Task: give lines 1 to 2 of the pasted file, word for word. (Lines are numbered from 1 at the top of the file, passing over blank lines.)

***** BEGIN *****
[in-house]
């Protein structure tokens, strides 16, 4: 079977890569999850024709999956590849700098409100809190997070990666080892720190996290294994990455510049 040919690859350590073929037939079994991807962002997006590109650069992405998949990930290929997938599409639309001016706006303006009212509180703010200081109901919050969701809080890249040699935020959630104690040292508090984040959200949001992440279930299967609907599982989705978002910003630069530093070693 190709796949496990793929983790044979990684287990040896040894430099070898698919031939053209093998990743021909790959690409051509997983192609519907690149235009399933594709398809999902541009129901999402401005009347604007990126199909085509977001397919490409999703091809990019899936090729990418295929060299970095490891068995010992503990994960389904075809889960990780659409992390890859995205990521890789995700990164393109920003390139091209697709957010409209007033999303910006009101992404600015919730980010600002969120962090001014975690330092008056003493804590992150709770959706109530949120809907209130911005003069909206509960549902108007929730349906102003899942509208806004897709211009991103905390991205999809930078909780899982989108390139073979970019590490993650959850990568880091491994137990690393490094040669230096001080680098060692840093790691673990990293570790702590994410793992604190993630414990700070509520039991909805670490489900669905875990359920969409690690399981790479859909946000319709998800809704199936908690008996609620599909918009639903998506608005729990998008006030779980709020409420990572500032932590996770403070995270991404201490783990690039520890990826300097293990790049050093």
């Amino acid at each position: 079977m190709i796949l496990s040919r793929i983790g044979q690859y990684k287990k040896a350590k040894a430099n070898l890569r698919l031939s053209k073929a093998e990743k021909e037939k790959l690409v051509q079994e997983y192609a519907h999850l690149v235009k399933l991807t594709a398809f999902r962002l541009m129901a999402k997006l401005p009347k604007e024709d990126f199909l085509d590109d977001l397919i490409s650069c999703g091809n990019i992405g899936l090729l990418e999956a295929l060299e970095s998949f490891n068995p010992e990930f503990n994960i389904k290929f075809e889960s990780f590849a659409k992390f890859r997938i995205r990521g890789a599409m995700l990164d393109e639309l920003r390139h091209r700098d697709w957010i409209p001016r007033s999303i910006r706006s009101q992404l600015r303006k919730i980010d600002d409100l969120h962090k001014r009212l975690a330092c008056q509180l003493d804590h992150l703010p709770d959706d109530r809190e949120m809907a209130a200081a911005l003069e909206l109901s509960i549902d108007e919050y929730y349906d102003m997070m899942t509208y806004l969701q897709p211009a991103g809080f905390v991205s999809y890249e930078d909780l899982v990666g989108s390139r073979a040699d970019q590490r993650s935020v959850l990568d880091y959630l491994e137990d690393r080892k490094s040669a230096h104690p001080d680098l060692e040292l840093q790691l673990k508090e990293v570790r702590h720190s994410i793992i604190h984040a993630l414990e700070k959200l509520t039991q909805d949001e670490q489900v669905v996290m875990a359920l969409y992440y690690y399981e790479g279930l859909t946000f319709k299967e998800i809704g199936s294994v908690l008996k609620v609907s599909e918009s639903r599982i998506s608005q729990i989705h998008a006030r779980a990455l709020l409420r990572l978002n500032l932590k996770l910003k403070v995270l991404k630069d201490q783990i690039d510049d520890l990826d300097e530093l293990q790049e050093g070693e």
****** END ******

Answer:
[in-house]
């Protein structure tokens, strides 16, 4: 079977890569999850024709999956590849700098409100809190997070990666080892720190996290294994990455510049 040919690859350590073929037939079994991807962002997006590109650069992405998949990930290929997938599409639309001016706006303006009212509180703010200081109901919050969701809080890249040699935020959630104690040292508090984040959200949001992440279930299967609907599982989705978002910003630069530093070693 190709796949496990793929983790044979990684287990040896040894430099070898698919031939053209093998990743021909790959690409051509997983192609519907690149235009399933594709398809999902541009129901999402401005009347604007990126199909085509977001397919490409999703091809990019899936090729990418295929060299970095490891068995010992503990994960389904075809889960990780659409992390890859995205990521890789995700990164393109920003390139091209697709957010409209007033999303910006009101992404600015919730980010600002969120962090001014975690330092008056003493804590992150709770959706109530949120809907209130911005003069909206509960549902108007929730349906102003899942509208806004897709211009991103905390991205999809930078909780899982989108390139073979970019590490993650959850990568880091491994137990690393490094040669230096001080680098060692840093790691673990990293570790702590994410793992604190993630414990700070509520039991909805670490489900669905875990359920969409690690399981790479859909946000319709998800809704199936908690008996609620599909918009639903998506608005729990998008006030779980709020409420990572500032932590996770403070995270991404201490783990690039520890990826300097293990790049050093």